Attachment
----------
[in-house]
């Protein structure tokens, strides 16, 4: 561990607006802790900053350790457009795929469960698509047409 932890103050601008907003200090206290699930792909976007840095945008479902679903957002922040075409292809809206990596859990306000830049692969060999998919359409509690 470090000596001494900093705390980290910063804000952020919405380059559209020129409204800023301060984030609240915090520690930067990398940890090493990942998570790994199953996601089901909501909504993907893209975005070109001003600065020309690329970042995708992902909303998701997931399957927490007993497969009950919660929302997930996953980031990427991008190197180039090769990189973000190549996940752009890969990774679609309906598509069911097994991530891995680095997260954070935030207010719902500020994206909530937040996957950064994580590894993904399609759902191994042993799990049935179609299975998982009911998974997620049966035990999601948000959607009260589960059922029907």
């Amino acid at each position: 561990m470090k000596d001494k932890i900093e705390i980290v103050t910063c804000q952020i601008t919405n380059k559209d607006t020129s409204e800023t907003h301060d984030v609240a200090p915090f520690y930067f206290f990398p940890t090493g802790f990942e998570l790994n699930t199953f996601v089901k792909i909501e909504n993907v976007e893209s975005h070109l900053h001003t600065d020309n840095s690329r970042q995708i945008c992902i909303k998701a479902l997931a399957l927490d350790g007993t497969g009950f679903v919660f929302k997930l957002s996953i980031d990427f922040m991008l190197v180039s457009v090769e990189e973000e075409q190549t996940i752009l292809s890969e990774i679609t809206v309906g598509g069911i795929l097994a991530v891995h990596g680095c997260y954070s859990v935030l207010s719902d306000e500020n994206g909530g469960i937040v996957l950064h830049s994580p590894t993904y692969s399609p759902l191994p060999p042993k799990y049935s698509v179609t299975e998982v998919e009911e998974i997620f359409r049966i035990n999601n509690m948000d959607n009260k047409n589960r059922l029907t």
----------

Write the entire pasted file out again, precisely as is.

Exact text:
[in-house]
């Protein structure tokens, strides 16, 4: 561990607006802790900053350790457009795929469960698509047409 932890103050601008907003200090206290699930792909976007840095945008479902679903957002922040075409292809809206990596859990306000830049692969060999998919359409509690 470090000596001494900093705390980290910063804000952020919405380059559209020129409204800023301060984030609240915090520690930067990398940890090493990942998570790994199953996601089901909501909504993907893209975005070109001003600065020309690329970042995708992902909303998701997931399957927490007993497969009950919660929302997930996953980031990427991008190197180039090769990189973000190549996940752009890969990774679609309906598509069911097994991530891995680095997260954070935030207010719902500020994206909530937040996957950064994580590894993904399609759902191994042993799990049935179609299975998982009911998974997620049966035990999601948000959607009260589960059922029907």
């Amino acid at each position: 561990m470090k000596d001494k932890i900093e705390i980290v103050t910063c804000q952020i601008t919405n380059k559209d607006t020129s409204e800023t907003h301060d984030v609240a200090p915090f520690y930067f206290f990398p940890t090493g802790f990942e998570l790994n699930t199953f996601v089901k792909i909501e909504n993907v976007e893209s975005h070109l900053h001003t600065d020309n840095s690329r970042q995708i945008c992902i909303k998701a479902l997931a399957l927490d350790g007993t497969g009950f679903v919660f929302k997930l957002s996953i980031d990427f922040m991008l190197v180039s457009v090769e990189e973000e075409q190549t996940i752009l292809s890969e990774i679609t809206v309906g598509g069911i795929l097994a991530v891995h990596g680095c997260y954070s859990v935030l207010s719902d306000e500020n994206g909530g469960i937040v996957l950064h830049s994580p590894t993904y692969s399609p759902l191994p060999p042993k799990y049935s698509v179609t299975e998982v998919e009911e998974i997620f359409r049966i035990n999601n509690m948000d959607n009260k047409n589960r059922l029907t």